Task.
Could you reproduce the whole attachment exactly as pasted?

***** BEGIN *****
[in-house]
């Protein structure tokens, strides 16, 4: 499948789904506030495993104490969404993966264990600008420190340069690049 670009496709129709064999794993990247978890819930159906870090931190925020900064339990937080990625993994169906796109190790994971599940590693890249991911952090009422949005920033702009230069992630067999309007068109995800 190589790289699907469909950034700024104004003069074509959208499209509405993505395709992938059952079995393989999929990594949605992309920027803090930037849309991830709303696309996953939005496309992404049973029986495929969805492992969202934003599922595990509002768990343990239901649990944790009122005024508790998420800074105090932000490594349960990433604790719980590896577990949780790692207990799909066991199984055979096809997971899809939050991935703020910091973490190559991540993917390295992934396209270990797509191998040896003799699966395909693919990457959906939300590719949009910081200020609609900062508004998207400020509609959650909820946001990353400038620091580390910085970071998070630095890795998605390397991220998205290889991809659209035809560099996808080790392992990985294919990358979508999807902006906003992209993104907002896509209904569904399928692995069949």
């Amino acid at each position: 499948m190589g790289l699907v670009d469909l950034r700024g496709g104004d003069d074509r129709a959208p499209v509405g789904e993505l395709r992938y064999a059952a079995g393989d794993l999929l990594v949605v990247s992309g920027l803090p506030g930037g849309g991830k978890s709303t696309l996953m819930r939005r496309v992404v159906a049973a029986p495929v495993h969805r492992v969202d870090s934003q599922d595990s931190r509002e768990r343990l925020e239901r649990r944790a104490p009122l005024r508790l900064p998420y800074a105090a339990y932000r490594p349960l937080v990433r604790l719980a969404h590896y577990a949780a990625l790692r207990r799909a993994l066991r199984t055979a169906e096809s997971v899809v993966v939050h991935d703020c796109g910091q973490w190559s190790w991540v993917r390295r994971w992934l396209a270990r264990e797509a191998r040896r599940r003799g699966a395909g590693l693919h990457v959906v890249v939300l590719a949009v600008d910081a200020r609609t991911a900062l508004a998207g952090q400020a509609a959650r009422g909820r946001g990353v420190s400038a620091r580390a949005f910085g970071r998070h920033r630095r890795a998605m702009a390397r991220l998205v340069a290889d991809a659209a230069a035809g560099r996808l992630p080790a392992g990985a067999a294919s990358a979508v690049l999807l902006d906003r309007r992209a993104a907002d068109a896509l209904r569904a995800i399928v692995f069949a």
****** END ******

[in-house]
């Protein structure tokens, strides 16, 4: 499948789904506030495993104490969404993966264990600008420190340069690049 670009496709129709064999794993990247978890819930159906870090931190925020900064339990937080990625993994169906796109190790994971599940590693890249991911952090009422949005920033702009230069992630067999309007068109995800 190589790289699907469909950034700024104004003069074509959208499209509405993505395709992938059952079995393989999929990594949605992309920027803090930037849309991830709303696309996953939005496309992404049973029986495929969805492992969202934003599922595990509002768990343990239901649990944790009122005024508790998420800074105090932000490594349960990433604790719980590896577990949780790692207990799909066991199984055979096809997971899809939050991935703020910091973490190559991540993917390295992934396209270990797509191998040896003799699966395909693919990457959906939300590719949009910081200020609609900062508004998207400020509609959650909820946001990353400038620091580390910085970071998070630095890795998605390397991220998205290889991809659209035809560099996808080790392992990985294919990358979508999807902006906003992209993104907002896509209904569904399928692995069949």
């Amino acid at each position: 499948m190589g790289l699907v670009d469909l950034r700024g496709g104004d003069d074509r129709a959208p499209v509405g789904e993505l395709r992938y064999a059952a079995g393989d794993l999929l990594v949605v990247s992309g920027l803090p506030g930037g849309g991830k978890s709303t696309l996953m819930r939005r496309v992404v159906a049973a029986p495929v495993h969805r492992v969202d870090s934003q599922d595990s931190r509002e768990r343990l925020e239901r649990r944790a104490p009122l005024r508790l900064p998420y800074a105090a339990y932000r490594p349960l937080v990433r604790l719980a969404h590896y577990a949780a990625l790692r207990r799909a993994l066991r199984t055979a169906e096809s997971v899809v993966v939050h991935d703020c796109g910091q973490w190559s190790w991540v993917r390295r994971w992934l396209a270990r264990e797509a191998r040896r599940r003799g699966a395909g590693l693919h990457v959906v890249v939300l590719a949009v600008d910081a200020r609609t991911a900062l508004a998207g952090q400020a509609a959650r009422g909820r946001g990353v420190s400038a620091r580390a949005f910085g970071r998070h920033r630095r890795a998605m702009a390397r991220l998205v340069a290889d991809a659209a230069a035809g560099r996808l992630p080790a392992g990985a067999a294919s990358a979508v690049l999807l902006d906003r309007r992209a993104a907002d068109a896509l209904r569904a995800i399928v692995f069949a």